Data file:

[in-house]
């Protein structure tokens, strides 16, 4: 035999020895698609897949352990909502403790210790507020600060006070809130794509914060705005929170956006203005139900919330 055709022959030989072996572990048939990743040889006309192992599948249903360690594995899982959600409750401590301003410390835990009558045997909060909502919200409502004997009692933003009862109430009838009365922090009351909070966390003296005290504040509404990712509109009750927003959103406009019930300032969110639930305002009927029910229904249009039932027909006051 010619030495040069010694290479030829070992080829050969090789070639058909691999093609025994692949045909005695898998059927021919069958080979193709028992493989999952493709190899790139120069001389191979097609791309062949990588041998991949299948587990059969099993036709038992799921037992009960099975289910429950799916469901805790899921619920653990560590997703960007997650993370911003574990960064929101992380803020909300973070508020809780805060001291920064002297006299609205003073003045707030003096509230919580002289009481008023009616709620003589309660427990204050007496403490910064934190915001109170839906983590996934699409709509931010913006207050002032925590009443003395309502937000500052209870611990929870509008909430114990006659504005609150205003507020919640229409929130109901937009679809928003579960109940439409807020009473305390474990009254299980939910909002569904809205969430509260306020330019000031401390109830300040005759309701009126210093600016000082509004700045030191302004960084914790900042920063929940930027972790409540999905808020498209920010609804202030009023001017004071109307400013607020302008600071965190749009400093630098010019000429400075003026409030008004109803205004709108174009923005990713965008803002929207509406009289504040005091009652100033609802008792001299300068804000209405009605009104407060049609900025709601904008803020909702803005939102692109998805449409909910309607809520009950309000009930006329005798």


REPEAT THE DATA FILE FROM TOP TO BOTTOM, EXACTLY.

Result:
[in-house]
């Protein structure tokens, strides 16, 4: 035999020895698609897949352990909502403790210790507020600060006070809130794509914060705005929170956006203005139900919330 055709022959030989072996572990048939990743040889006309192992599948249903360690594995899982959600409750401590301003410390835990009558045997909060909502919200409502004997009692933003009862109430009838009365922090009351909070966390003296005290504040509404990712509109009750927003959103406009019930300032969110639930305002009927029910229904249009039932027909006051 010619030495040069010694290479030829070992080829050969090789070639058909691999093609025994692949045909005695898998059927021919069958080979193709028992493989999952493709190899790139120069001389191979097609791309062949990588041998991949299948587990059969099993036709038992799921037992009960099975289910429950799916469901805790899921619920653990560590997703960007997650993370911003574990960064929101992380803020909300973070508020809780805060001291920064002297006299609205003073003045707030003096509230919580002289009481008023009616709620003589309660427990204050007496403490910064934190915001109170839906983590996934699409709509931010913006207050002032925590009443003395309502937000500052209870611990929870509008909430114990006659504005609150205003507020919640229409929130109901937009679809928003579960109940439409807020009473305390474990009254299980939910909002569904809205969430509260306020330019000031401390109830300040005759309701009126210093600016000082509004700045030191302004960084914790900042920063929940930027972790409540999905808020498209920010609804202030009023001017004071109307400013607020302008600071965190749009400093630098010019000429400075003026409030008004109803205004709108174009923005990713965008803002929207509406009289504040005091009652100033609802008792001299300068804000209405009605009104407060049609900025709601904008803020909702803005939102692109998805449409909910309607809520009950309000009930006329005798």